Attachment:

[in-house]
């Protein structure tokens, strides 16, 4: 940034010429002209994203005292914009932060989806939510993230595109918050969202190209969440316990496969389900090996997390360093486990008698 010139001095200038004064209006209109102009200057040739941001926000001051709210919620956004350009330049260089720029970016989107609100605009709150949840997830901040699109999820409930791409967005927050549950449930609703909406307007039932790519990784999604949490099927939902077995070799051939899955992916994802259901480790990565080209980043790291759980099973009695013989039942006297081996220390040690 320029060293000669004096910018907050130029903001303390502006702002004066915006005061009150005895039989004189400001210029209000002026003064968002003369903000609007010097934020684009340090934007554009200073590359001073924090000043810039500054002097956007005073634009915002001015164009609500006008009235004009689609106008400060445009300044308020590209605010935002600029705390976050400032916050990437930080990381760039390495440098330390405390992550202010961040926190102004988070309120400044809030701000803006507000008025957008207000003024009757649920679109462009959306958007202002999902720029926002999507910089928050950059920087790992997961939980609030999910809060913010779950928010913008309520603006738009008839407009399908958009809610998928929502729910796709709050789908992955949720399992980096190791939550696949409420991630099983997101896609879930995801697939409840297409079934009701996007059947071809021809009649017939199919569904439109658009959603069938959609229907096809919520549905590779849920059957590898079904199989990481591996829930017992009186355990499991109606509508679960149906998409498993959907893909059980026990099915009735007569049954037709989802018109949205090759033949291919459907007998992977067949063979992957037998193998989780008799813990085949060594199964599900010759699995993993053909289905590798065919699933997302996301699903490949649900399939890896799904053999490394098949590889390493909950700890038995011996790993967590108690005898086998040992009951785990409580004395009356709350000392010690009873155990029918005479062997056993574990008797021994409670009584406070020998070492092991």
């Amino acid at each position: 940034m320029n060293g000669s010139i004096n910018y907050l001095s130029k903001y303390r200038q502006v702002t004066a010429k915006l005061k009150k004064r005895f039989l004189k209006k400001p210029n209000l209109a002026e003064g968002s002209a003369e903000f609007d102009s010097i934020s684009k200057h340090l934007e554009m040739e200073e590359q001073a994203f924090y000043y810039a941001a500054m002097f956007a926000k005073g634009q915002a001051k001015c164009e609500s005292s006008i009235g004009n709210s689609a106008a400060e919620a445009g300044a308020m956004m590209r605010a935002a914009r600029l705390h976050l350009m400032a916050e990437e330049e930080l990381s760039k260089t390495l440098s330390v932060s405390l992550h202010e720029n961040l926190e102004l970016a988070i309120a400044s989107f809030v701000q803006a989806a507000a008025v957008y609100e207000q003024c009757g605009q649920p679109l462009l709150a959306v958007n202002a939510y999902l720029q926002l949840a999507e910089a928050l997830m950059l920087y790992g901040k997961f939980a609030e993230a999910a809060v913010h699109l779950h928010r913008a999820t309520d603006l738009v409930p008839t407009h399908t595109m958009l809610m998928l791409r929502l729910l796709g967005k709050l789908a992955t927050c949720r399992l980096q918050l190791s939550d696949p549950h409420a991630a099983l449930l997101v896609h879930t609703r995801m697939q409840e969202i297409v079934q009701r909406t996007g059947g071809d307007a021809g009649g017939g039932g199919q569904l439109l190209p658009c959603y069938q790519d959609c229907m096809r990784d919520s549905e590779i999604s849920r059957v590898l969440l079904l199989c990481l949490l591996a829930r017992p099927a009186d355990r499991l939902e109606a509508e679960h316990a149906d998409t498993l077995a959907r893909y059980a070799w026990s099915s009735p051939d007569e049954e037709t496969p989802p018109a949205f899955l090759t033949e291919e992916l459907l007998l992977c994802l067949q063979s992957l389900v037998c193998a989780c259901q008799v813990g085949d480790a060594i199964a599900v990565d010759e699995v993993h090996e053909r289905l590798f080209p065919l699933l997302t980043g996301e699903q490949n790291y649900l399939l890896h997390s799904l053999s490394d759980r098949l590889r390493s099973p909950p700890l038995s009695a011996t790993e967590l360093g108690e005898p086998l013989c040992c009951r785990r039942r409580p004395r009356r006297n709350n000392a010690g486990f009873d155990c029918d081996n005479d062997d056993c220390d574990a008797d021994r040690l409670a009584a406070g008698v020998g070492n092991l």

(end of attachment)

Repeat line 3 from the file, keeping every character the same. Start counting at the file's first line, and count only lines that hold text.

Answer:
């Amino acid at each position: 940034m320029n060293g000669s010139i004096n910018y907050l001095s130029k903001y303390r200038q502006v702002t004066a010429k915006l005061k009150k004064r005895f039989l004189k209006k400001p210029n209000l209109a002026e003064g968002s002209a003369e903000f609007d102009s010097i934020s684009k200057h340090l934007e554009m040739e200073e590359q001073a994203f924090y000043y810039a941001a500054m002097f956007a926000k005073g634009q915002a001051k001015c164009e609500s005292s006008i009235g004009n709210s689609a106008a400060e919620a445009g300044a308020m956004m590209r605010a935002a914009r600029l705390h976050l350009m400032a916050e990437e330049e930080l990381s760039k260089t390495l440098s330390v932060s405390l992550h202010e720029n961040l926190e102004l970016a988070i309120a400044s989107f809030v701000q803006a989806a507000a008025v957008y609100e207000q003024c009757g605009q649920p679109l462009l709150a959306v958007n202002a939510y999902l720029q926002l949840a999507e910089a928050l997830m950059l920087y790992g901040k997961f939980a609030e993230a999910a809060v913010h699109l779950h928010r913008a999820t309520d603006l738009v409930p008839t407009h399908t595109m958009l809610m998928l791409r929502l729910l796709g967005k709050l789908a992955t927050c949720r399992l980096q918050l190791s939550d696949p549950h409420a991630a099983l449930l997101v896609h879930t609703r995801m697939q409840e969202i297409v079934q009701r909406t996007g059947g071809d307007a021809g009649g017939g039932g199919q569904l439109l190209p658009c959603y069938q790519d959609c229907m096809r990784d919520s549905e590779i999604s849920r059957v590898l969440l079904l199989c990481l949490l591996a829930r017992p099927a009186d355990r499991l939902e109606a509508e679960h316990a149906d998409t498993l077995a959907r893909y059980a070799w026990s099915s009735p051939d007569e049954e037709t496969p989802p018109a949205f899955l090759t033949e291919e992916l459907l007998l992977c994802l067949q063979s992957l389900v037998c193998a989780c259901q008799v813990g085949d480790a060594i199964a599900v990565d010759e699995v993993h090996e053909r289905l590798f080209p065919l699933l997302t980043g996301e699903q490949n790291y649900l399939l890896h997390s799904l053999s490394d759980r098949l590889r390493s099973p909950p700890l038995s009695a011996t790993e967590l360093g108690e005898p086998l013989c040992c009951r785990r039942r409580p004395r009356r006297n709350n000392a010690g486990f009873d155990c029918d081996n005479d062997d056993c220390d574990a008797d021994r040690l409670a009584a406070g008698v020998g070492n092991l």